Battleship is a strategy game focused on eliminating opponents' ships off of the board before they take out yours, but a secret undercurrent of the game is its unique connections to fundamental mathematic concepts. Battleship math games offer kids the chance to apply theoretical concepts in a practical way while keeping their attention thanks to the competitive game play. Take a look at how teachers can integrate Battleship curriculum into their math units and how parents can support their children's education using Battleship-inspired games at home.
Battleship and Mathematics Theory Collide
Playing games in the classroom is especially helpful for kinesthetic and visual learners, and Battleship requires students of all ages to practice thinking and problem-solving skills that are critical to understanding mathematics. For the youngest players, it is a game of memory, logic and strategy, and for the more experienced players, it gives a look into complex probability ratios.
While playing the game, children become familiar with the following:
- Ordered pairs
By having a classroom game day once a week and playing games like Battleship together, many teachers find that their students become more enthusiastic about math. Because children all learn inherently differently, and there's a lot of fear about learning math, math games can help them to enjoy the process and be more open to absorbing the information.
Online Battleship Games to Play
Whether you have access to online tools in your classroom or want to reinforce mathematics with your child at home, online versions of Battleship are a quick and fun way to give kids some extra math practice. Requiring only an internet connection, these free games are perfect for kids of all ages, and even adults too:
- Strategy Ships - This online version of Battleship has great graphics for a free game, delving into a 3-D view of the grid where you can watch the ships themselves shoot off their missiles at the opposing side's ships. Overall, it's easy to navigate setting up your six ships and then attacking on the board, so older elementary school-aged kids should have no problem using it.
- Battleship Game - This minimalist approach to battleship takes the details out of the game and presents a simple, color-coded 2-D version of the game. Great for kids who are easily overwhelmed with a lot of graphics and easy to use, this is another digital battleship tool you can use at home and in school.
- Advanced Battleship - Multiply your ships by the dozen and take it back to the historic high seas and you've got yourself this online version of the classic game. Given that there are greater number of ships to manage and hit, this game is perfect for kids with more experience strategizing and patience predicting probability.
Other Types of Math Practice Using Battleship
There are other types of mathematics concepts that students can practice while playing Battleship games. Math requires the types of problem-solving skills that students naturally use when playing the game.
Find lesson plans that use Battleship at:
- At Danielle's Place the Battleship game is used to review number problems. There are several games on this page so scroll down.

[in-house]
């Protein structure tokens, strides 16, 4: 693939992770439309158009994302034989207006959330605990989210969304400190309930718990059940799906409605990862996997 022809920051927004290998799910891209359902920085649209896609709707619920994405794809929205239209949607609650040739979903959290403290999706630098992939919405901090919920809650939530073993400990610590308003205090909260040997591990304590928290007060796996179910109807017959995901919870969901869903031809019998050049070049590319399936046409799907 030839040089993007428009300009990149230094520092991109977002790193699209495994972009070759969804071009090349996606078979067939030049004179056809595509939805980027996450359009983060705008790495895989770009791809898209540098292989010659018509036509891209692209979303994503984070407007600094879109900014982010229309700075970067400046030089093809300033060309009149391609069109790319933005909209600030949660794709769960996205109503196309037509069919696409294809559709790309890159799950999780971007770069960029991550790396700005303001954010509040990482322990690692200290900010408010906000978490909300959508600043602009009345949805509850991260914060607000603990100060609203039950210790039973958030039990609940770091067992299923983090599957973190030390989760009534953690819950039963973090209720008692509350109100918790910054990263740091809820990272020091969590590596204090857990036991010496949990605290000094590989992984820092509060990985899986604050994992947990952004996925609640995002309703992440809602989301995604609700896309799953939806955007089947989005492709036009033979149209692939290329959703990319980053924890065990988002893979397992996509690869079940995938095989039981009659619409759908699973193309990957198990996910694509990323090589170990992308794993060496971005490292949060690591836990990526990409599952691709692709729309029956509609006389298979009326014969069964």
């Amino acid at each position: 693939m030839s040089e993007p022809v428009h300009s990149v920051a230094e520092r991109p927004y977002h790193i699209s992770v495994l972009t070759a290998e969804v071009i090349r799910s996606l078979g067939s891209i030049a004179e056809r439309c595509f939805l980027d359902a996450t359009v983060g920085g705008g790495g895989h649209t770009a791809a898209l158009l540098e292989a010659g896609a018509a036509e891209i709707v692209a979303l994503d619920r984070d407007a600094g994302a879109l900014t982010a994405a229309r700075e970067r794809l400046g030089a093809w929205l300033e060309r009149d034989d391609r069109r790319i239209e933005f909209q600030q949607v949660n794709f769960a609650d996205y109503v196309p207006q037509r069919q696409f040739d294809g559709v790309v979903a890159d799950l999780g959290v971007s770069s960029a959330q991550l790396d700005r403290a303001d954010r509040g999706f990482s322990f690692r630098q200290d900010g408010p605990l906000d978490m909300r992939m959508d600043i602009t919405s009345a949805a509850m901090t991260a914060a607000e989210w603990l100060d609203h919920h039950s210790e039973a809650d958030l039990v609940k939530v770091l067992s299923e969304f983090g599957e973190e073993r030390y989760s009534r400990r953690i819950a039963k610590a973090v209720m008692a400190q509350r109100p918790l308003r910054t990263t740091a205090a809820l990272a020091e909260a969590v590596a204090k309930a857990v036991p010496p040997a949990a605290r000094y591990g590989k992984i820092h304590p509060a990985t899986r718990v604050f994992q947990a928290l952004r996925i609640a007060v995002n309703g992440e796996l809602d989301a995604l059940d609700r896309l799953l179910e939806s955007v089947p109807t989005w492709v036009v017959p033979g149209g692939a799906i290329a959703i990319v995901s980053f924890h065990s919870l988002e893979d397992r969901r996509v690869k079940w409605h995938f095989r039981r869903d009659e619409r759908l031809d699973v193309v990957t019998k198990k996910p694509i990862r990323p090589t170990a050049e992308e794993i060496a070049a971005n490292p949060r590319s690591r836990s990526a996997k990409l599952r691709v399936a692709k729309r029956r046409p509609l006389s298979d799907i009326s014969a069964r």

- Teachers Pay Teachers has a large list of mathematics curriculum all based on the classic board game which you can purchase for a nominal fee. For example, one teacher has their custom Valentine's Day Battleship curriculum available on the website for $3.25 for the 30-page PDF.
How to Teach Algebra With Battleship Math
Two of the primary concepts that are taught when playing the Battleship game are plotting and naming points on coordinate grids. Playing Battleship will give students the firsthand experience needed to feel comfortable using the following techniques in the classroom and beyond:
- A point contains an x- and y- coordinate
- How to locate a point
- How to name a point
If you'd like a more traditional approach to integrating Battleship into your classroom curriculum, take a look at these printable Battleship sheets, which adds an extra step to every hit, making both children engaged in a game solve a mathematics equation before announcing if their ship has been hit. It's a great way to bring the fun of the board game into your classroom. For practice with one step equations, the Quia site has a Battle the One Step Equations game. The student sinks his opponent's battleships by correctly solving one step equations that utilize positive and negative integers.
Other Games That Teach Math Concepts
Battleship is not the only game that teaches math concepts. At the most basic level, any game which requires counting, matching, or grouping helps children to learn and understand math concepts. Games of strategy and logic encourage problem-solving skills as well as build confidence in students, like these here do:
Math Lessons Disguised as Break Time
Playing Battleship is a great way to spend a rainy afternoon, but it also comes in handy when you're needing to reinforce mathematics skills. Math is largely abstract, but playing games like Battleship helps to bring it into a more concrete focus for students of all ages. Whether you are using the classic board game, a pencil and graph paper, or an online version, Battleship will help your students or children master difficult math concepts with ease.